In addition to actually building a boat there is just a lot of hunting and gathering you need to do. Finding the right rudder hardware is one example (Gudgeons and Gudgeons, Oct. 25 post).
In September I sold my beloved Chamberlain dory to a couple from California who drove to Lincoln City to get it. My goal was to sell the boat for enough money to get an new trailer and the sail for Ravn. I bought a new E-Z Loader trailer two weeks after I sold my dory. It's hard finding a trailer that is designed for a sailboat. This trailer is generic enough I can make it work. It has some very nice improvements over the trailer on my Chamberlain dory. For instance, it has a new type of bearing that doesn't need greasing ever! The trailer is all galvanized and it's designed so it doesn't have leaf springs to rust out.
I had $200 left over after the trailer purchase, which is about half what a new lug sail for a Valgerda would cost. Luckily my friend John Kohnen was willing to part with the sail from his Valgerda for my two remaining Benjamin Franklins. John's boat was built in the late '50s for the Weyerhaeuser family. It is a beautiful boat, but it has been extensively modified from the original with, among other things, an inboard engine. He said if it was ever to sail again it would need a larger sail. An assessment with which I agree and for which I'm grateful. I picked up the sail from John's place in Eugene earlier this month. It really is a beautifully-made sail. It seems almost new, so I'm sure it's not original to the boat. I can hardly wait to put it to use.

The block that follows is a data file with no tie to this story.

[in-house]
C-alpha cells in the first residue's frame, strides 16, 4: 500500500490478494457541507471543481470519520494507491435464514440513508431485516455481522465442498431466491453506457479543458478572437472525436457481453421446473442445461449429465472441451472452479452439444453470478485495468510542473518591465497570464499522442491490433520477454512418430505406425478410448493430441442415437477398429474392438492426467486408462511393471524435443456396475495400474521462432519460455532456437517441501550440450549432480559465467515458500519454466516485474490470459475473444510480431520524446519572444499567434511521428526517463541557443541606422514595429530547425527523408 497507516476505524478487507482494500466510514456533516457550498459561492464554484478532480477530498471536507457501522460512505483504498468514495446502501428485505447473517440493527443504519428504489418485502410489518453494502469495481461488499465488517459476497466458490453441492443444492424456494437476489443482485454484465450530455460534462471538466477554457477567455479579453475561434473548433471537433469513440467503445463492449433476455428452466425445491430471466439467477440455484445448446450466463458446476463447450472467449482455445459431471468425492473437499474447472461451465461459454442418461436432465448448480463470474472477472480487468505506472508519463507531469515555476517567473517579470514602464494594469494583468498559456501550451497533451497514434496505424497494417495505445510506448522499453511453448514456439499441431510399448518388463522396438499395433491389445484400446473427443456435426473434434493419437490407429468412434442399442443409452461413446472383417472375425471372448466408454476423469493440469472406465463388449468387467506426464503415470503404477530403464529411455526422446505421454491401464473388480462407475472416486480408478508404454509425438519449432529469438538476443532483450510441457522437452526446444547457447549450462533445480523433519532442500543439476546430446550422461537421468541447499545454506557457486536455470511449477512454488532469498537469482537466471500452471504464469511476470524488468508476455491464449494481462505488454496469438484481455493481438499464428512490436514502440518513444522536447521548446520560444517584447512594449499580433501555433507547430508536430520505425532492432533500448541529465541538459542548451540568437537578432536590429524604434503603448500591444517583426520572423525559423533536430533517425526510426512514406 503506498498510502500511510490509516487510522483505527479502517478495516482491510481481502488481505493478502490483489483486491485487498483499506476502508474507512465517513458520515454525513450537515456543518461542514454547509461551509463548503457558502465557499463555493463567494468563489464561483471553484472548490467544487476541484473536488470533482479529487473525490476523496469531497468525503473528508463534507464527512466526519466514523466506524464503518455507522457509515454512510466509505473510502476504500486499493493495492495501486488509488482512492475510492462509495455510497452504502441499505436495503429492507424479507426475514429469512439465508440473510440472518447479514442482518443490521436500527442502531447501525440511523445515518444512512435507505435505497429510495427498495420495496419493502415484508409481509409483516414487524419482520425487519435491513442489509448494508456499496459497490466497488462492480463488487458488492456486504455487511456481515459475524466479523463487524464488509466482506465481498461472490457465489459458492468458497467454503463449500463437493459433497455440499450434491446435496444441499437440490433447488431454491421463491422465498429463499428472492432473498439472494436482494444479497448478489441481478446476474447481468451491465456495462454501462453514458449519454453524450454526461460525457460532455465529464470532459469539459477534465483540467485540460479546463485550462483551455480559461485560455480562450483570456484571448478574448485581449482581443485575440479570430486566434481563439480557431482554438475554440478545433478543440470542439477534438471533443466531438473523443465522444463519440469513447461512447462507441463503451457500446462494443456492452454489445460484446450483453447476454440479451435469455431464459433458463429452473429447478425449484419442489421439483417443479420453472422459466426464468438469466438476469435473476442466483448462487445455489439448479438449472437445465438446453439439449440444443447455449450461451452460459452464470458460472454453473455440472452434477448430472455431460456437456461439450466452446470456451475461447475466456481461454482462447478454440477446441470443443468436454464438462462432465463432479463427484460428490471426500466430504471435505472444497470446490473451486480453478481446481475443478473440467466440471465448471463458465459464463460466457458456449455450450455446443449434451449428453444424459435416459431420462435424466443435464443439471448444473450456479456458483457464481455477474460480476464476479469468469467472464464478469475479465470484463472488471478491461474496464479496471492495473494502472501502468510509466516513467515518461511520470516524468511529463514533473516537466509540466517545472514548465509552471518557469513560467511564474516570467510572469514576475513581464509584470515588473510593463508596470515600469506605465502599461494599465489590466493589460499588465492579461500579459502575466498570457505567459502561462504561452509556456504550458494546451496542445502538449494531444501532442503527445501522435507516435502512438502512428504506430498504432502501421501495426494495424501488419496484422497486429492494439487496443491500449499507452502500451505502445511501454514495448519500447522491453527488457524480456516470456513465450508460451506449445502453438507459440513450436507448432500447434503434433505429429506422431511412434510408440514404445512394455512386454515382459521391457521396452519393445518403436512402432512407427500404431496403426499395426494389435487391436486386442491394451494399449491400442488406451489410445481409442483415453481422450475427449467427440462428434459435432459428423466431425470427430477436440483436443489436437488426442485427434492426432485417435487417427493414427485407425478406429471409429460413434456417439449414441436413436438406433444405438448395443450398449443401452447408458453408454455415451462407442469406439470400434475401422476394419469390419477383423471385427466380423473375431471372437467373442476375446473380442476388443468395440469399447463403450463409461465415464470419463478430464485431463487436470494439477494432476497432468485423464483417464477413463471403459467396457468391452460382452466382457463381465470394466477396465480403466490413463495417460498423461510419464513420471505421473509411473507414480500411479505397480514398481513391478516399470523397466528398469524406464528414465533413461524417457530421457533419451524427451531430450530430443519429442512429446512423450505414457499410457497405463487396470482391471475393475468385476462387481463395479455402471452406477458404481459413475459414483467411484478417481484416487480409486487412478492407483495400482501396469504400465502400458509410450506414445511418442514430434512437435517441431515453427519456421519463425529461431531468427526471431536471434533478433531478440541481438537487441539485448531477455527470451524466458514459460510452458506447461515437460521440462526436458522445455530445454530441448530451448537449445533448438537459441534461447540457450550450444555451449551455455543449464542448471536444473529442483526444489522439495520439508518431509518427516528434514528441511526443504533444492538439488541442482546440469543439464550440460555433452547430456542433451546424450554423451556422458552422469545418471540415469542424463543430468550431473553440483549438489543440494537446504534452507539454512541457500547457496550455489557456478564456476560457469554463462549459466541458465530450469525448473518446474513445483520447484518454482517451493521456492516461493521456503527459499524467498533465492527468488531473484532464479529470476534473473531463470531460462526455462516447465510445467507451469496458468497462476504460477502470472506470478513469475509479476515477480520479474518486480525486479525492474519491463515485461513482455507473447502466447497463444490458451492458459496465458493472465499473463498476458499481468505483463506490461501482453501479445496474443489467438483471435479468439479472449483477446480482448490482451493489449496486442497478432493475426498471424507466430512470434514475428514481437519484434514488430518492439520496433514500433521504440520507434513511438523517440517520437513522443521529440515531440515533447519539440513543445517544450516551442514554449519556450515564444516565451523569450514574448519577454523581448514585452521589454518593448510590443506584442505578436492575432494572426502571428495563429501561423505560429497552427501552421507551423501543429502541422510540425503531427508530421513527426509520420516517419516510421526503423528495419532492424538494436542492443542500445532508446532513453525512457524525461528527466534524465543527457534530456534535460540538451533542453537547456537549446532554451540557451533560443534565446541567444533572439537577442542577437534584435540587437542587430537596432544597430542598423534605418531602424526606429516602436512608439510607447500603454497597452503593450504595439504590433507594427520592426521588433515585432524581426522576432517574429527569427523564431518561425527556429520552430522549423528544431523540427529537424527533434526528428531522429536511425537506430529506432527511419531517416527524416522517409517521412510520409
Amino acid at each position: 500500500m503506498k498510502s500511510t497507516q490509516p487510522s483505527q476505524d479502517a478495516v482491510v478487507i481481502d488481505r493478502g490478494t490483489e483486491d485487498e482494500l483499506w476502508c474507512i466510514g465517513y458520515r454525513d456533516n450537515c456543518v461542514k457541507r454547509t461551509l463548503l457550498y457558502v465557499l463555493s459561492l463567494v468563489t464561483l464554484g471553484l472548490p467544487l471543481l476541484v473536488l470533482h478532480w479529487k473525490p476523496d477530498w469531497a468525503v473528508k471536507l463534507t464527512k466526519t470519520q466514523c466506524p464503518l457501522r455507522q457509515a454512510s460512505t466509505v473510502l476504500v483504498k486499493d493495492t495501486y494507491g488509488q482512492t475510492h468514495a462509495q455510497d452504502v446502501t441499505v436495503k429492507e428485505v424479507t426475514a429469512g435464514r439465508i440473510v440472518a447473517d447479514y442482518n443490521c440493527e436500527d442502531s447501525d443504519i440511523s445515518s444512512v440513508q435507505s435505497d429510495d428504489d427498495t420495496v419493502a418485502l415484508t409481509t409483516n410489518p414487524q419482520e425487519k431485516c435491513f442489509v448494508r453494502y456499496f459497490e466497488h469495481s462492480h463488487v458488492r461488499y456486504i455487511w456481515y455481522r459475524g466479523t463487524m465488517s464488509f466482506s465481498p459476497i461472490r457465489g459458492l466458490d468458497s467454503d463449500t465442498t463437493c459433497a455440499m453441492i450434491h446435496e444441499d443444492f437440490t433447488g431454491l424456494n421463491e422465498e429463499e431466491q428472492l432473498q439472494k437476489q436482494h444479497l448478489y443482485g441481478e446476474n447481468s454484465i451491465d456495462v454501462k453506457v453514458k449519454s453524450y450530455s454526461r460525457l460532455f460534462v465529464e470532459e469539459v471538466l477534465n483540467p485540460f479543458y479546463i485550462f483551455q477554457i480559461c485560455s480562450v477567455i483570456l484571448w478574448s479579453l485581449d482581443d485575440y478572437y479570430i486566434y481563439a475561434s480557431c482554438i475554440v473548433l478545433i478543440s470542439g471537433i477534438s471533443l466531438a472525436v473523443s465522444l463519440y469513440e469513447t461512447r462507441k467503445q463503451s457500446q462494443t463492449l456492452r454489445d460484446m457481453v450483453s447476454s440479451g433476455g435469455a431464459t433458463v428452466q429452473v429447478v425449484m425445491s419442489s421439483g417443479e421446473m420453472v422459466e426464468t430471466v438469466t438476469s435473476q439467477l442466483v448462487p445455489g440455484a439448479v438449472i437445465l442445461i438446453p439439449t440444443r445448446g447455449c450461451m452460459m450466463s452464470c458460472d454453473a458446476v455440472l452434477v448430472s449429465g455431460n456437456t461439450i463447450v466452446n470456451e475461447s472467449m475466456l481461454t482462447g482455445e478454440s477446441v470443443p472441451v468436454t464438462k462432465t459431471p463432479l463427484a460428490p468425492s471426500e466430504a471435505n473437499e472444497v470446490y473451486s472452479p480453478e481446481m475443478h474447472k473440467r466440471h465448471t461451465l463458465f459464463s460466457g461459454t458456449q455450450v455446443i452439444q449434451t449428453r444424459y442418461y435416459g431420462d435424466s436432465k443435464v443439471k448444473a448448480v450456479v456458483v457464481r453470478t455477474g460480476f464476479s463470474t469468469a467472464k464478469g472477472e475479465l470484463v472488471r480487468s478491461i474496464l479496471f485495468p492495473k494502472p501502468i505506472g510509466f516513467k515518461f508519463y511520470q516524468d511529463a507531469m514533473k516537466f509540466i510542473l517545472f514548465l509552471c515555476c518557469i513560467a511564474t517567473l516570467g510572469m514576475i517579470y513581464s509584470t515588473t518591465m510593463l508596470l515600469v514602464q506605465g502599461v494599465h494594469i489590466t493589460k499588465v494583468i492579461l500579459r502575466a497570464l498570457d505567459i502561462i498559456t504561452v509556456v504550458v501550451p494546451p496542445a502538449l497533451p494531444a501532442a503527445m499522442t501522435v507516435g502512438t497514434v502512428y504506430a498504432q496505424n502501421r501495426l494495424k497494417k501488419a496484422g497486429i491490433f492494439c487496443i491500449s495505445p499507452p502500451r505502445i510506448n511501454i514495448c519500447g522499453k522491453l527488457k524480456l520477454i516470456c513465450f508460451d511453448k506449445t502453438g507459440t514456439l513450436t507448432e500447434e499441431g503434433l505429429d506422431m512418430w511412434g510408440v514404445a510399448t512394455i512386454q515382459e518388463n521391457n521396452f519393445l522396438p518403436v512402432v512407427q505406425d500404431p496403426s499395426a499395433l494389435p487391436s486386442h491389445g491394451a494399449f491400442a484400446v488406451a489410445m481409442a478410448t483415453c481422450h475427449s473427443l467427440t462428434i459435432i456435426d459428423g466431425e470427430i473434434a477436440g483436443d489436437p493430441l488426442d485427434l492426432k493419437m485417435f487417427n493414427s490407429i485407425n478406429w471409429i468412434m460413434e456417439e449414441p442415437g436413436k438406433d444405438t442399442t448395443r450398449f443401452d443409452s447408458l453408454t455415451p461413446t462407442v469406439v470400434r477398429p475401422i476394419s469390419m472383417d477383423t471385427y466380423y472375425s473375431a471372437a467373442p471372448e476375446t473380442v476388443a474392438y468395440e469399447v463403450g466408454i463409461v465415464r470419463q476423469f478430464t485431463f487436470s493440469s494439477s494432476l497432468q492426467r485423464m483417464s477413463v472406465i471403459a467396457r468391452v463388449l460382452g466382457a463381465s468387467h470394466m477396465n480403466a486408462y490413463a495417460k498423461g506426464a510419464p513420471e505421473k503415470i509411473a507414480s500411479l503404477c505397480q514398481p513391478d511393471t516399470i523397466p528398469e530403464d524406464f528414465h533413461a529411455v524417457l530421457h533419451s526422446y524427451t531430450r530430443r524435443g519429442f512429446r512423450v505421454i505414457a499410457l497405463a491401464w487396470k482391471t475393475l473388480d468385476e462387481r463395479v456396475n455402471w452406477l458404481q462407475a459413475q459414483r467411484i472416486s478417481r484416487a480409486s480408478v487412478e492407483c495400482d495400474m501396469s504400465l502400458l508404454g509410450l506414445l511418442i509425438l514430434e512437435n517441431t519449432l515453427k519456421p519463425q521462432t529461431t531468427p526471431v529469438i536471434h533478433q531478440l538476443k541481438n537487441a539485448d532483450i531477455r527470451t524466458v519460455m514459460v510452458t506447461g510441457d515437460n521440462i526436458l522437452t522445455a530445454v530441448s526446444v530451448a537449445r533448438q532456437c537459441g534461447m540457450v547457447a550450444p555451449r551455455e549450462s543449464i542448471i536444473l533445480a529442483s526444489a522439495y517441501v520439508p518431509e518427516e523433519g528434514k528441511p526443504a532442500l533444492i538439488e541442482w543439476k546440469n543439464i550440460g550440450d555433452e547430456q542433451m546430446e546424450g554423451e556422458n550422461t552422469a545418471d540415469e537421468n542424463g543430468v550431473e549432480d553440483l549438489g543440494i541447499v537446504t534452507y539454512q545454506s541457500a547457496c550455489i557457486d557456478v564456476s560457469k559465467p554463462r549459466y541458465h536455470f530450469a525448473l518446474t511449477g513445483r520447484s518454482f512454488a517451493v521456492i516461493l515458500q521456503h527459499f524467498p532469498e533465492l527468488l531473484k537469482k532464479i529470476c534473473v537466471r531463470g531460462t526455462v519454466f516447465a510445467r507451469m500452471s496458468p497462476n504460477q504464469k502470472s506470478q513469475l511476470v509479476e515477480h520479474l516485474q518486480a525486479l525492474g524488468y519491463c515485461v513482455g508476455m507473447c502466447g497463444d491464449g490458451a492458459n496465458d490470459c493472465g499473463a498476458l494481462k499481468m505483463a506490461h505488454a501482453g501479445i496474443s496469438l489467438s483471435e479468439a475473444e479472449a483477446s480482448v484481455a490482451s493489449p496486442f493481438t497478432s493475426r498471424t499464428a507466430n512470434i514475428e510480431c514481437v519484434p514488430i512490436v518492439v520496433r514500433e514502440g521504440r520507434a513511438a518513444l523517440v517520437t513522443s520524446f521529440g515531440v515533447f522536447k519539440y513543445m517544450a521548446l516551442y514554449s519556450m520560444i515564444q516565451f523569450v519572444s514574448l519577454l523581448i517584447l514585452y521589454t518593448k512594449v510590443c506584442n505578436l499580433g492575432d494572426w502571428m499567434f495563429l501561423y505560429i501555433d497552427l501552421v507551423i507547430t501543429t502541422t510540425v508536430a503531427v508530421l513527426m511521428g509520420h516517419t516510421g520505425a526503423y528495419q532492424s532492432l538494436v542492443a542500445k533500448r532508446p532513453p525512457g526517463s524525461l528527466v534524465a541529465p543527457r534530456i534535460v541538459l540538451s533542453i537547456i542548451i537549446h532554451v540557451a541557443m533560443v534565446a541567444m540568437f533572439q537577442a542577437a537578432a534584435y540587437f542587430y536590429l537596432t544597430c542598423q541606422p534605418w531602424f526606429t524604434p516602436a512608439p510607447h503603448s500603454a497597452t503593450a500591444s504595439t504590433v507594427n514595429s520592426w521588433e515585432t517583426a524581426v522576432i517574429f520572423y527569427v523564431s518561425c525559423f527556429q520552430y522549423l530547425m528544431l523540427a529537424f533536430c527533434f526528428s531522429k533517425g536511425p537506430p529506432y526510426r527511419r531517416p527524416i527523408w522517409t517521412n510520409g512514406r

Yesterday I got another detail almost taken care of: two marine patrol deputies from the Lincoln County Sheriff's Department came to my house to give me a Boat Hull Identification Number (HIN) Inspection. It was nice of them to come by and do it. I was going to get a photo of them to put in the blog, but I forgot. Now I can send that report in, along with the letter from the State Marine Board, to the State of Oregon and get my HIN and registration numbers. Then I'll be legal to be on Oregon waters.
About the only things left to gather is a 5/16" dia. bronze rod for the rudder gear and the wood -- spruce if I can get it, cvg fir is a good second choice -- for the mast, spars and oars.